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Former NAACP president passes away remembered for a lifetime of good work

Frank Washington was passionate about education and civil rights. He was awarded the Order of the Palmetto in 2019.

COLUMBIA, S.C. — Former Columbia NCAAP Branch president and local activist Frank B. Washington died over the weekend.

The 91-year-old is not only remembered for being the president of the Columbia NAACP and vice-president of the South Carolina NAACP but he was an educator for over 30 years and was married to his wife Vivian for over 70 years. 

Washington was born on September 5, 1929 in Estill, South Carolina. His family relocated to Columbia, South Carolina when he was nine months old. He was a product of the Waverly community and Allen Benedict Court in Columbia, South Carolina. 

He attended public schools in Richland School District One, graduating from Booker T. Washington High School in 1945. 

He went on to Allen University, where he graduated in 1949 with a degree in psychology. After college, he pursued graduate studies at South Carolina State University, Catholic University in Washington, DC, and Bradley University-Peoria, Illinois.

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Washington had a 35 year career at the State Department of Education, where he became the first Black person to have an administrative role.

In 1970, he was elected president of the Columbia Branch of the NCAAP, where he served for 16 years.

He was also Vice President of the State of South Carolina NAACP for eight years and was a member of the National NAACP Board of Directors for four years.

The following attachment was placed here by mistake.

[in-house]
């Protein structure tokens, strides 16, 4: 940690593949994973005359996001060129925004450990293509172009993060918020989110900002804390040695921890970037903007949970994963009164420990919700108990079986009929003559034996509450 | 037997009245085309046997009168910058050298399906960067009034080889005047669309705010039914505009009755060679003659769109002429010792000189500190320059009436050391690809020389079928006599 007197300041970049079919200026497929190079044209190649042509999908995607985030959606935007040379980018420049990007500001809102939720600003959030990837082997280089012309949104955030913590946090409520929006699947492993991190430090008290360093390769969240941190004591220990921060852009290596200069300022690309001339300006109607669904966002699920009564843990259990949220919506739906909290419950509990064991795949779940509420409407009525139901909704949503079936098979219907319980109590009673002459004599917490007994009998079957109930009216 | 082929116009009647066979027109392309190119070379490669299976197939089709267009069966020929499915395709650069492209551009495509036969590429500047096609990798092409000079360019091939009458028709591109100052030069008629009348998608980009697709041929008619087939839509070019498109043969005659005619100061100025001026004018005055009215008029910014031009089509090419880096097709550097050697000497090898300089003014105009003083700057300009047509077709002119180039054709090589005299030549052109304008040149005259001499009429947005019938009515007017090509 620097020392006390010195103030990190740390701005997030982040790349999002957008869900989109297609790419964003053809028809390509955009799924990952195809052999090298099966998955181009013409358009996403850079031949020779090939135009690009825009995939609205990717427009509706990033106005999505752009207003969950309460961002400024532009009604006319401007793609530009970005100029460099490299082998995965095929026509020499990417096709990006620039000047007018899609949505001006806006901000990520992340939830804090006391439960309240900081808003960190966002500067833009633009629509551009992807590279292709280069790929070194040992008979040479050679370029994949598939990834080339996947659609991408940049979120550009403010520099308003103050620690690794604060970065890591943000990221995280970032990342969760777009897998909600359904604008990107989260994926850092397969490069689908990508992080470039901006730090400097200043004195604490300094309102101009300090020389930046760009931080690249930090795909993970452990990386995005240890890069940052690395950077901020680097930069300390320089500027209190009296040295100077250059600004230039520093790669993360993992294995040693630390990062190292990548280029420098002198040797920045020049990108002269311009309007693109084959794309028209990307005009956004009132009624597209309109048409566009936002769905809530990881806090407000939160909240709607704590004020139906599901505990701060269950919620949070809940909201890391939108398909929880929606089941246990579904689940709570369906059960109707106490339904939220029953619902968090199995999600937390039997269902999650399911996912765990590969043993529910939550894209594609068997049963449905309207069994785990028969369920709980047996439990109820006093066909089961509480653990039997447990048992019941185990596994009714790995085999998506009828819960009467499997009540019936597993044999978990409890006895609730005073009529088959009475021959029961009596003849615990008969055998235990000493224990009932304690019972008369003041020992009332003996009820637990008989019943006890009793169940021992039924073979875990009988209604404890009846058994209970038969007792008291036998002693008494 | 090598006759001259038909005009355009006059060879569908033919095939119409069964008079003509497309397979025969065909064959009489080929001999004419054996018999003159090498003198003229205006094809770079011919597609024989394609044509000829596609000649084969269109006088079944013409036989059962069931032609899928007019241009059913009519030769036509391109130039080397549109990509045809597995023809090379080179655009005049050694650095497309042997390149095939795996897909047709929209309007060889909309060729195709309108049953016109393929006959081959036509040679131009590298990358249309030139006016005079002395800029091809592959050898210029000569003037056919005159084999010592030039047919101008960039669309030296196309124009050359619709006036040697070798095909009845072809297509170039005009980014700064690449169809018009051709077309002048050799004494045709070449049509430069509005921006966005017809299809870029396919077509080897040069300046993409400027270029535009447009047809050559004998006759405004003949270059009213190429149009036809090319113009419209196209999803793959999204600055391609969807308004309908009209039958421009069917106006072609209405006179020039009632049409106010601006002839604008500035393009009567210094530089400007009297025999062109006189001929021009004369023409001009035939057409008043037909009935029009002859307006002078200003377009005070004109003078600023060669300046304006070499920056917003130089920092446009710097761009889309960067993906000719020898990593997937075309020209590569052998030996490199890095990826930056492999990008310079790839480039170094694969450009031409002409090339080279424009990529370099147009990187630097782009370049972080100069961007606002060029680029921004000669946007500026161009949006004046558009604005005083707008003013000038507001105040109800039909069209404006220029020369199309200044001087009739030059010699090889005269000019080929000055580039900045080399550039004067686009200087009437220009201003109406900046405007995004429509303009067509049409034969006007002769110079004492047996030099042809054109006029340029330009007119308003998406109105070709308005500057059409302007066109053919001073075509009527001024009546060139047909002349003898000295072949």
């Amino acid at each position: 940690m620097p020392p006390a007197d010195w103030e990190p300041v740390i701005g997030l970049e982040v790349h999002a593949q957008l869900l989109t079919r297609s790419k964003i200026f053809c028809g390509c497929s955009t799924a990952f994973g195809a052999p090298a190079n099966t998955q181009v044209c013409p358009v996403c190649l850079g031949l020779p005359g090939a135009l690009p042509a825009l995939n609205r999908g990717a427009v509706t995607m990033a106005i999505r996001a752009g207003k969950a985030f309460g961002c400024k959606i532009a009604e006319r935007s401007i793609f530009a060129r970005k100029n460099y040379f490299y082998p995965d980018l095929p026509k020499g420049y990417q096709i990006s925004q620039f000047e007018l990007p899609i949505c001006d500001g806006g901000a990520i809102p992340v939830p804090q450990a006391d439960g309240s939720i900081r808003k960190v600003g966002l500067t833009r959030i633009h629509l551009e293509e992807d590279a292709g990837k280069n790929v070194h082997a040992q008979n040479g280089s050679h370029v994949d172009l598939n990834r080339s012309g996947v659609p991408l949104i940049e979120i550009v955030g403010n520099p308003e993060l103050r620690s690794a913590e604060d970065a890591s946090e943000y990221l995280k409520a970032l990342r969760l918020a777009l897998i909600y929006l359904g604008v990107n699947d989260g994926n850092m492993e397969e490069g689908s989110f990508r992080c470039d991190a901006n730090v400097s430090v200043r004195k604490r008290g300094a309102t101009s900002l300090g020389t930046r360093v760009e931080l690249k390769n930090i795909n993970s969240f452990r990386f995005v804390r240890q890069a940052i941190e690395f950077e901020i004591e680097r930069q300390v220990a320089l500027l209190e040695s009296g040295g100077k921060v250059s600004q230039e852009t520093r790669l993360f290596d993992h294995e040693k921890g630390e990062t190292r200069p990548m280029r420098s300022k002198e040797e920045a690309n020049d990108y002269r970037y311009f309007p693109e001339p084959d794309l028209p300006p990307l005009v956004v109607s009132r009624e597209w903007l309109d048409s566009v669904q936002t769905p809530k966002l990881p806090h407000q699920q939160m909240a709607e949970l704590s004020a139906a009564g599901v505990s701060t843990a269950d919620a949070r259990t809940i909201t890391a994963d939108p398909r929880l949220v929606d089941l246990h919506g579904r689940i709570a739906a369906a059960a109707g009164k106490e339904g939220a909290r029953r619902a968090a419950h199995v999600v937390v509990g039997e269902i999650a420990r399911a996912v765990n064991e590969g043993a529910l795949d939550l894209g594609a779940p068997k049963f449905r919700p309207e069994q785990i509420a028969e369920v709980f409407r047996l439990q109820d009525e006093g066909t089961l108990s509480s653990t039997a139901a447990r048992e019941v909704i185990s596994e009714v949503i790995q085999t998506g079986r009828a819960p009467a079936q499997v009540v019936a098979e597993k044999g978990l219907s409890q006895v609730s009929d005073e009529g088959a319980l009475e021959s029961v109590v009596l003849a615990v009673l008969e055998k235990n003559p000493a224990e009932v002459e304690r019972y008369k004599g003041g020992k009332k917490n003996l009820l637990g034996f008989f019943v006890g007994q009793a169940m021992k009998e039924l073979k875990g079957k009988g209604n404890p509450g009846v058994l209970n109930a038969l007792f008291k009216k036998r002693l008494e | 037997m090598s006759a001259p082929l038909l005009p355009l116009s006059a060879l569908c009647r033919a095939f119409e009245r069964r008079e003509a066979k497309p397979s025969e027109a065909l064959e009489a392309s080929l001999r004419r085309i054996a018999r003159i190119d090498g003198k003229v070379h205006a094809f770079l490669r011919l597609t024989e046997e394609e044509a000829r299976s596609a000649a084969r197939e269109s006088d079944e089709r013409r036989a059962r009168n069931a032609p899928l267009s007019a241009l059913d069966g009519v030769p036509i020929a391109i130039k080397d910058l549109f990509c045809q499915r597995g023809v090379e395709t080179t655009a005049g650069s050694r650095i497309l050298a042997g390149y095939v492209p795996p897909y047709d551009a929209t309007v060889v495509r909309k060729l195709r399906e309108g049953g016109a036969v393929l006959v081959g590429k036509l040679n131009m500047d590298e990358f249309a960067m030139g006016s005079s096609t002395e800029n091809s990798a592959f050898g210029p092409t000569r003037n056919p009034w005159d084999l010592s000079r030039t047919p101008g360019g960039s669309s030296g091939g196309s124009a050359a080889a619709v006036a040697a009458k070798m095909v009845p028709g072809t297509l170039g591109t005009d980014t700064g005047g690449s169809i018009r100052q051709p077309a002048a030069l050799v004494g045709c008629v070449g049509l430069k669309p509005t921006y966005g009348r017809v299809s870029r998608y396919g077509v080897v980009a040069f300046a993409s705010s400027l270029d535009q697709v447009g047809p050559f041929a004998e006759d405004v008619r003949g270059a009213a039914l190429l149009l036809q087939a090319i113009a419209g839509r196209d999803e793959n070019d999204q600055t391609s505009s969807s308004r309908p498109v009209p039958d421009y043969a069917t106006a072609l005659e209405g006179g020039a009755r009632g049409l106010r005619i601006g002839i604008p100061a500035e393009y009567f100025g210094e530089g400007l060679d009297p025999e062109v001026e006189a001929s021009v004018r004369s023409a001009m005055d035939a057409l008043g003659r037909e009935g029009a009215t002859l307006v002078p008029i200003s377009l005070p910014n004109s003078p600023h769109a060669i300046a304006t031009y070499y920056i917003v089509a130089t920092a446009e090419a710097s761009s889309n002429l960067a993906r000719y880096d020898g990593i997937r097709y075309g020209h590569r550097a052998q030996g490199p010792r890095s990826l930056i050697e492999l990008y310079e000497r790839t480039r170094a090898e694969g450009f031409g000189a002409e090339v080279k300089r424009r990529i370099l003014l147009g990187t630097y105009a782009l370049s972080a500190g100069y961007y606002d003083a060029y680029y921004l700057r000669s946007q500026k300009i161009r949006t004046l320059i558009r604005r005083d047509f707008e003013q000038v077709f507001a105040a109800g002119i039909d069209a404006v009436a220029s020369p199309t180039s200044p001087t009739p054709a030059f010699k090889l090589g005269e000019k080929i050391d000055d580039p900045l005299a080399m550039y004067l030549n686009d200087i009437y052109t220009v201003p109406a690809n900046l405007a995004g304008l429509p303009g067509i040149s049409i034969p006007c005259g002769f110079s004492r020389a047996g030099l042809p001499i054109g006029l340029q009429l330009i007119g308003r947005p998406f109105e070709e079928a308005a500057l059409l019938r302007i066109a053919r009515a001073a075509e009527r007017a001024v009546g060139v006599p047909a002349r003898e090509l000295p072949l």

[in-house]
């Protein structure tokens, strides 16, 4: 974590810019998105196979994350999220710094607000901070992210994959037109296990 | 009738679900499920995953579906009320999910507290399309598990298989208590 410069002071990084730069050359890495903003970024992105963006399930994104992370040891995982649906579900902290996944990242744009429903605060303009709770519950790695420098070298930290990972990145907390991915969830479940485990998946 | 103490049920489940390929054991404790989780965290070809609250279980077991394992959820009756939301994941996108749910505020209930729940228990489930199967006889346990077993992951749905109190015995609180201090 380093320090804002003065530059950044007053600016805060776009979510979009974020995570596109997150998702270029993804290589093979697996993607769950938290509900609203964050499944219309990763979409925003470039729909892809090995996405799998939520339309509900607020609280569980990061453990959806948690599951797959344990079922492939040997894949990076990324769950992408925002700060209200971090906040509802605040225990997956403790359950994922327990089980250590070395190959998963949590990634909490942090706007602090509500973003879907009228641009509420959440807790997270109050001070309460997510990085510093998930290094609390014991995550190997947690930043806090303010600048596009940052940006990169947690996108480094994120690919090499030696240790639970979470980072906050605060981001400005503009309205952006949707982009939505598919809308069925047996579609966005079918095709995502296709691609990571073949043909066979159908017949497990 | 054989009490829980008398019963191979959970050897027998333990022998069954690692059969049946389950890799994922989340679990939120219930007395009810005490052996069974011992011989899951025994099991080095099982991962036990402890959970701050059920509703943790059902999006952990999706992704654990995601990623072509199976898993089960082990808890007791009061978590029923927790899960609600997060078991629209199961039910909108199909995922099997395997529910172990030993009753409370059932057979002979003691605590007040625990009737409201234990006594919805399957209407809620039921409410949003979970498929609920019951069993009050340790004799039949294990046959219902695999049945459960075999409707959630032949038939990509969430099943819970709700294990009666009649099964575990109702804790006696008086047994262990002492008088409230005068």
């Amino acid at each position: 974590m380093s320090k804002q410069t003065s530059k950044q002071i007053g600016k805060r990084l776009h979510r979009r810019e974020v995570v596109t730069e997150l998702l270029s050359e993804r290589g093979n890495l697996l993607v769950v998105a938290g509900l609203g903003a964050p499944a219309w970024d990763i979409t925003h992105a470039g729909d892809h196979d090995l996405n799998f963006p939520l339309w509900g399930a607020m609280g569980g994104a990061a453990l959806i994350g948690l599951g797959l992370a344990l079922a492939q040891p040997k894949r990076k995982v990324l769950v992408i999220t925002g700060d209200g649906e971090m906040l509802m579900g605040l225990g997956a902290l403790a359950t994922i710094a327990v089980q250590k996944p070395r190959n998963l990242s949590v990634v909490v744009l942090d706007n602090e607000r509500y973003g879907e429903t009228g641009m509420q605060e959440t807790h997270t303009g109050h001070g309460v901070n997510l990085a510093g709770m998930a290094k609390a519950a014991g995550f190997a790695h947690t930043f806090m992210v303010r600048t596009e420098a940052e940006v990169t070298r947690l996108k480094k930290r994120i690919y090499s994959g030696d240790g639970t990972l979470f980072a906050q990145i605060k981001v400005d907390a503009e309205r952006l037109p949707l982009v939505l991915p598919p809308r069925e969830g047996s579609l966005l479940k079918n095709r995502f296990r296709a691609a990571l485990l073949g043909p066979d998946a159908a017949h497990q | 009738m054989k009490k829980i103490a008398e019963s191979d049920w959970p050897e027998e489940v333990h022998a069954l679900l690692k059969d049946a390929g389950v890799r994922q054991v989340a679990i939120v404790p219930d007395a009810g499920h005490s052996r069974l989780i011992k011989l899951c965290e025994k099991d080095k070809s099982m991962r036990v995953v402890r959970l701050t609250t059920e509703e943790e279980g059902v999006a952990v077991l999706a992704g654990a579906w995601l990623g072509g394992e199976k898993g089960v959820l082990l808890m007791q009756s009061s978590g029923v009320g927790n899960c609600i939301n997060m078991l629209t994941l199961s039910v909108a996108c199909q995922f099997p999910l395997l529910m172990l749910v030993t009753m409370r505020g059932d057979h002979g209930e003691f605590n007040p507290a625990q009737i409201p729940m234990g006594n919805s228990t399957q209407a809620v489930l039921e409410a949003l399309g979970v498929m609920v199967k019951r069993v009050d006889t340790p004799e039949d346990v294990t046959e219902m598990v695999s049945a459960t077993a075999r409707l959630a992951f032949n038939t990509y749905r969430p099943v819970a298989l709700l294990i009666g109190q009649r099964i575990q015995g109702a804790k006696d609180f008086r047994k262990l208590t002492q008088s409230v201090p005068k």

His leadership resulted in landmark civil rights decisions.  

Washington was involved in the court decisions that reapportioned the SC House of Representatives and the State Senate leading to the first three Black people being elected to the house in 1970. 

He participated in a lawsuit filed in Federal Court contesting the manner in which the Columbia, SC City Council selected its membership in the case known as Frank B. Washington vs. The Mayor of the City of Columbia, SC. 

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This lawsuit brought to the forefront the issue of equity and fairness in the way the City of Columbia elected its city council members. He advocated for the City of Columbia to adopt single member voting districts which allowed the Columbia's largely Black population to be adequately represented in elected office.

This case resulted in the 4-2-1 Districting Plan and provided for the election of city council members and the mayor. This plan was responsible for the election of two Black members to Columbia's city council.

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Columbia Branch NAACP president L. Oveta Glover released the following statement on Tuesday:

"We, the Columbia Branch, will cherish the memory of Mr. Frank Washington, a champion for Civil Rights in Columbia, SC. Mr. Washington truly represents the epitome of selfish leadership in the National Association for the Advancement of Colored People (NAACP) Columbia Branch. He served for 16 years as president of the branch. His legacy of commitment to social justice and inclusion will serve as a blueprint for racial harmony throughout our community. 

The Columbia Branch extends our prayers to the family of Mr. Washington during this time of bereavement; He will live on in our hearts and minds.

Mr. Washington's leadership/counsel influenced my abilities as the current president of the branch. Dr. Bobby Donaldson and I recently spoke with him about the history of the Columbia Branch. We gained a wealth of information. I personally will miss Mr. Washington, my friend."

Washington is survived by his wife of 71 years, Vivian Wingard Washington, three adult children and three grandchildren. 

Funeral services for Mr. Washington will take place at 11 a.m. on Wednesday at St. Luke Episcopal Church and live streamed at www.Leevy.com.

The Columbia Branch of NAACP said they expect to do something later in the year to honor of  Washington.

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